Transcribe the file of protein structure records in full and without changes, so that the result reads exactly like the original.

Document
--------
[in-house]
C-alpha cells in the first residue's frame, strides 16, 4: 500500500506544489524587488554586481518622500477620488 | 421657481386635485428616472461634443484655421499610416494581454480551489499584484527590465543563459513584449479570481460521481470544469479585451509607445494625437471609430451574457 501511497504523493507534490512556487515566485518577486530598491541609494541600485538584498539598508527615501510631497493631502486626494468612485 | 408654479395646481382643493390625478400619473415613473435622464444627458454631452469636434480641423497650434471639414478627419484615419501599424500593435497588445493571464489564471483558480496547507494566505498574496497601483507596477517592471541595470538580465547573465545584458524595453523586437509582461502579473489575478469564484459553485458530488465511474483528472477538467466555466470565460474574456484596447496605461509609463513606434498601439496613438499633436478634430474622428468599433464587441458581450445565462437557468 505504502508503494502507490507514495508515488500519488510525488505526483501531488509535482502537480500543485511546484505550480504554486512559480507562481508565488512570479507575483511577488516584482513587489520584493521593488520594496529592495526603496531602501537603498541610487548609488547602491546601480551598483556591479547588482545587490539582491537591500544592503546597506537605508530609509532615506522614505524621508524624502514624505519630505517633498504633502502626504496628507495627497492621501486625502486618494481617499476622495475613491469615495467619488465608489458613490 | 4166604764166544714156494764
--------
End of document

[in-house]
C-alpha cells in the first residue's frame, strides 16, 4: 500500500506544489524587488554586481518622500477620488 | 421657481386635485428616472461634443484655421499610416494581454480551489499584484527590465543563459513584449479570481460521481470544469479585451509607445494625437471609430451574457 501511497504523493507534490512556487515566485518577486530598491541609494541600485538584498539598508527615501510631497493631502486626494468612485 | 408654479395646481382643493390625478400619473415613473435622464444627458454631452469636434480641423497650434471639414478627419484615419501599424500593435497588445493571464489564471483558480496547507494566505498574496497601483507596477517592471541595470538580465547573465545584458524595453523586437509582461502579473489575478469564484459553485458530488465511474483528472477538467466555466470565460474574456484596447496605461509609463513606434498601439496613438499633436478634430474622428468599433464587441458581450445565462437557468 505504502508503494502507490507514495508515488500519488510525488505526483501531488509535482502537480500543485511546484505550480504554486512559480507562481508565488512570479507575483511577488516584482513587489520584493521593488520594496529592495526603496531602501537603498541610487548609488547602491546601480551598483556591479547588482545587490539582491537591500544592503546597506537605508530609509532615506522614505524621508524624502514624505519630505517633498504633502502626504496628507495627497492621501486625502486618494481617499476622495475613491469615495467619488465608489458613490 | 4166604764166544714156494764